Indianapolis News and HeadlinesNational News

Actions

Why is there a cocaine boom?

Today there's a new epidemic: smokable cocaine, otherwise known as crack. It is an explosively destructive and often lethal substance.
Why is there a cocaine boom?
Posted at 10:57 PM, Mar 16, 2023
and last updated 2023-03-16 22:57:56-04

In the 1990s, the drug war ranged from the jungles of Colombia to the streets of American cities. 

"Despite our best efforts, illegal cocaine is coming into our country at alarming levels, and four to five million people regularly use it," said former President Ronald Reagan. 

Today there's a new epidemic: smokable cocaine, otherwise known as crack. It is an explosively destructive and often lethal substance which is crushing its users.  

"We can defeat this enemy. But we still have much to do," Reagan said. 

The fight against cocaine intensified between 2000 and 2015 with "Plan Colombia", a billion dollar campaign by the U.S. to help Colombia battle drugs.   

But almost four decades after Reagan declared cocaine an enemy in the drug war, it still hasn’t been defeated. 

The National Institute on Drug Abuse says about five million Americans used cocaine in 2021. 

The Global Cocaine Trade has only continued to grow. The UN Office on Drugs and Crime says 21 million people globally use the drug. It estimates global cocaine production has skyrocketed from 800 tons in 1998 to 2000 tons today. 

Colombia produces 90% of the American supply, the U.S. says, though Bolivia, Peru and Brazil also contribute.  

Experts say a number of factors have fed cocaine’s growth  

120,000 families in Colombia grow the crop, according to the University of the Andes in Bogota, largely in rural areas that until 2016 were controlled by the leftist military group FARC.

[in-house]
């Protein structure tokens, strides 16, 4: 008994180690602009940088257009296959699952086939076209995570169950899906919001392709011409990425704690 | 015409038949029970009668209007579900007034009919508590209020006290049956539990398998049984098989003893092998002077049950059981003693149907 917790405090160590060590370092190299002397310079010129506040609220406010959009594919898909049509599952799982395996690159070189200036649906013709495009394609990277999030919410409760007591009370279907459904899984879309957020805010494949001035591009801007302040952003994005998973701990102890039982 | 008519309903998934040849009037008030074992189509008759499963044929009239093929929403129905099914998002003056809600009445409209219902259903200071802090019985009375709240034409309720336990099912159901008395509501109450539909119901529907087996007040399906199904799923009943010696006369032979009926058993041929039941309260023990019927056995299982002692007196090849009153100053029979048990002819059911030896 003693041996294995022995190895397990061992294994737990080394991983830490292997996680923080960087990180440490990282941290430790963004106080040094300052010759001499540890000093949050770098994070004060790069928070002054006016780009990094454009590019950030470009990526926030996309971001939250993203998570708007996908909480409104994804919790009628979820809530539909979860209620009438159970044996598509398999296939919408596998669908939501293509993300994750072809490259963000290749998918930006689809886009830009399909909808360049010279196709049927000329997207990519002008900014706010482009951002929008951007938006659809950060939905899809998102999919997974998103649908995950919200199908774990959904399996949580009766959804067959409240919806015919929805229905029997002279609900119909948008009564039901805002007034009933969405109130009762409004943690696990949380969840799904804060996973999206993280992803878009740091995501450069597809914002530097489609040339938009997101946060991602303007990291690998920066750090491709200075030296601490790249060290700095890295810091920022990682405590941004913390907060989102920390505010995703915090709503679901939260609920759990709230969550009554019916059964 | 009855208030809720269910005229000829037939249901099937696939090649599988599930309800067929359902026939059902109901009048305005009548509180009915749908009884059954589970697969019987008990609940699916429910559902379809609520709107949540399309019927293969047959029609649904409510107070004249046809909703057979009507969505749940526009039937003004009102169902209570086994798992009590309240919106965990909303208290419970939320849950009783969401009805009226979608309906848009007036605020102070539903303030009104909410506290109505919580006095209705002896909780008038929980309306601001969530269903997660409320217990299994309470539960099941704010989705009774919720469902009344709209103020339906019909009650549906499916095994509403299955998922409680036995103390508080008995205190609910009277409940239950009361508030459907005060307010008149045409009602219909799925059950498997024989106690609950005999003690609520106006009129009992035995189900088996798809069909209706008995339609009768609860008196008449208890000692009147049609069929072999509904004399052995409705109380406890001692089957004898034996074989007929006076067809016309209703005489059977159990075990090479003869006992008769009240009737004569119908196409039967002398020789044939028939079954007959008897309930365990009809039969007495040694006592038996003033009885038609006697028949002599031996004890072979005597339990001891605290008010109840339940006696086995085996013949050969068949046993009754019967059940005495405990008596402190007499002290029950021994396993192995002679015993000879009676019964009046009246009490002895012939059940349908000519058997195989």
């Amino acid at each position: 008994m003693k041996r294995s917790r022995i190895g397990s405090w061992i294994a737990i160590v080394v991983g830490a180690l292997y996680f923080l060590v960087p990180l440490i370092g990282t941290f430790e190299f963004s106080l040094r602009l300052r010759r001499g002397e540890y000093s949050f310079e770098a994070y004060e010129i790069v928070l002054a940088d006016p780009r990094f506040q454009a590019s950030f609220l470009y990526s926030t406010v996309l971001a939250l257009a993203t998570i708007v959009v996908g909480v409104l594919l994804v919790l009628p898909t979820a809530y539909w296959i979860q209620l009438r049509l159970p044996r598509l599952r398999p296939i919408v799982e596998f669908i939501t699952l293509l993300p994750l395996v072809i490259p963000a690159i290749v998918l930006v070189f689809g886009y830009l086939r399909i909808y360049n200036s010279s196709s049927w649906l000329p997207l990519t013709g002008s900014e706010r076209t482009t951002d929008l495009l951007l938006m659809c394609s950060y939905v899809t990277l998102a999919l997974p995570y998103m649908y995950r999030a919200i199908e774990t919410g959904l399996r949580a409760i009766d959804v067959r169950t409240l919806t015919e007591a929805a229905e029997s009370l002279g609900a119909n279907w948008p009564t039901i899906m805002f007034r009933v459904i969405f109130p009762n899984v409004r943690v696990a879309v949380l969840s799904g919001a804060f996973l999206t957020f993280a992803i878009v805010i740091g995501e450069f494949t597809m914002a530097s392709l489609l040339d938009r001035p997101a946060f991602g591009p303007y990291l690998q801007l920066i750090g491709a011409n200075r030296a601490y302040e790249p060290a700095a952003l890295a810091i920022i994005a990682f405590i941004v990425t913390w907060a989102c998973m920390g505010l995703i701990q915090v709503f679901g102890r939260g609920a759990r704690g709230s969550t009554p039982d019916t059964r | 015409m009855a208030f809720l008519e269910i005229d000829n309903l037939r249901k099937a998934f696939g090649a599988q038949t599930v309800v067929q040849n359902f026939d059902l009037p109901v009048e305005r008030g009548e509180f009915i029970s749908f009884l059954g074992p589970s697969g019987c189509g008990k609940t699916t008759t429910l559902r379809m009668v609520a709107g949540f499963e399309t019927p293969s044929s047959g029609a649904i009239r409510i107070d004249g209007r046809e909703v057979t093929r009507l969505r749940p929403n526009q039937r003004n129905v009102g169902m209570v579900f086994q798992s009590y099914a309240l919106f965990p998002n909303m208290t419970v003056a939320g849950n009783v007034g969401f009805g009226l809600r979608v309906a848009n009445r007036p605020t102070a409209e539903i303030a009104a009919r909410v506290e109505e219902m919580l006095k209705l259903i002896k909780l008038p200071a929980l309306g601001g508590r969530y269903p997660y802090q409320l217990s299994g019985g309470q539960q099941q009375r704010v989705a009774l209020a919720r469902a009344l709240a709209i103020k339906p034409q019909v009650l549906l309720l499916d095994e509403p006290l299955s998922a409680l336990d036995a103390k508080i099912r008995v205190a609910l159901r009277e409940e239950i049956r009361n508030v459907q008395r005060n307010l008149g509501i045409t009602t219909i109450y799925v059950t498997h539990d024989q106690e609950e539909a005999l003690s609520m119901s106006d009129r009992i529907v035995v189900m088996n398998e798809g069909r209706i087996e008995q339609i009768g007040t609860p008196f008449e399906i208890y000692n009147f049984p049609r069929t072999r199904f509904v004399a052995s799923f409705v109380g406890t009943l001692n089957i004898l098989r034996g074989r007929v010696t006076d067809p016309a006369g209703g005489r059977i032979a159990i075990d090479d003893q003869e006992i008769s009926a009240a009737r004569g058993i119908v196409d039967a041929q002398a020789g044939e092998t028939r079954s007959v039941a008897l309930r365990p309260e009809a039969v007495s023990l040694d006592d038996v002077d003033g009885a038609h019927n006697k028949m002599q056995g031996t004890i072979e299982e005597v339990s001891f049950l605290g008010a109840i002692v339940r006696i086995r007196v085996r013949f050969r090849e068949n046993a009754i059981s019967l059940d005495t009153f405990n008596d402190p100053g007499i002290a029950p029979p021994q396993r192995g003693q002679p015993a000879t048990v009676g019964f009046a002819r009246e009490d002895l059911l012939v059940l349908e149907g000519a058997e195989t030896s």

A goal of the peace deal signed in 2016 between the FARC and the government was to provide law enforcement to the coca-growing regions.

SEE MORE: How cartel violence affects the US-Mexico relationship

A program subsidized farmers who replaced coca with other crops, usually less lucrative ones. But the UN says only 1% of the farmers who switched were paid. Meanwhile, over the last decade, growers have increased the number of varieties of coca from five to 14. 

And the fields of the coca shrub have grown much more productive.  

In 2014 a hectare of coca had an annual yield of 4.7 metric tons of the crop. In 2021 that yield was 6.4 tons, according to the UN. 

New armed groups have arisen to buy the coca from farmers, produce cocaine and sell it abroad. 

Traffickers are smuggling the drugs in shipping containers bearing fruit and vegetables. Cargo ships have emerged as efficient smuggling vessels.

They deliver cocaine from South America to Northern Europe, mainly to the major ports at Antwerp and Rotterdam   

in the Netherlands. A recent investigation by Bloomberg found that a line of coke now costs less than an alcoholic cocktail.  

From Europe, the UN says, the drug is then smuggled east and south, feeding new demand in Central Europe. Asian markets have also emerged. 

So what’s next in the effort to stem the tide of cocaine? 

Last August Gustavo Petro, a former member of the M-19 guerrilla group, became the first leftist president of Colombia. He has urged a new approach to fighting cocaine.

Among other reforms, Petro wants to fix the substitution program so farmers can be compensated and move on from coca.

in the meantime, American officials are confronting a new risk – that dealers are spiking the cocaine they sell with the synthetic opioid fentanyl, driving an increase in overdoses. 

According to New York city officials, there were 17 deaths from cocaine combined with fentanyl in 2017. In 2021, that number jumped over 1,000. 

It’s a dangerous new chapter in the decades-long struggle to confront cocaine. 


Trending stories at Scrippsnews.com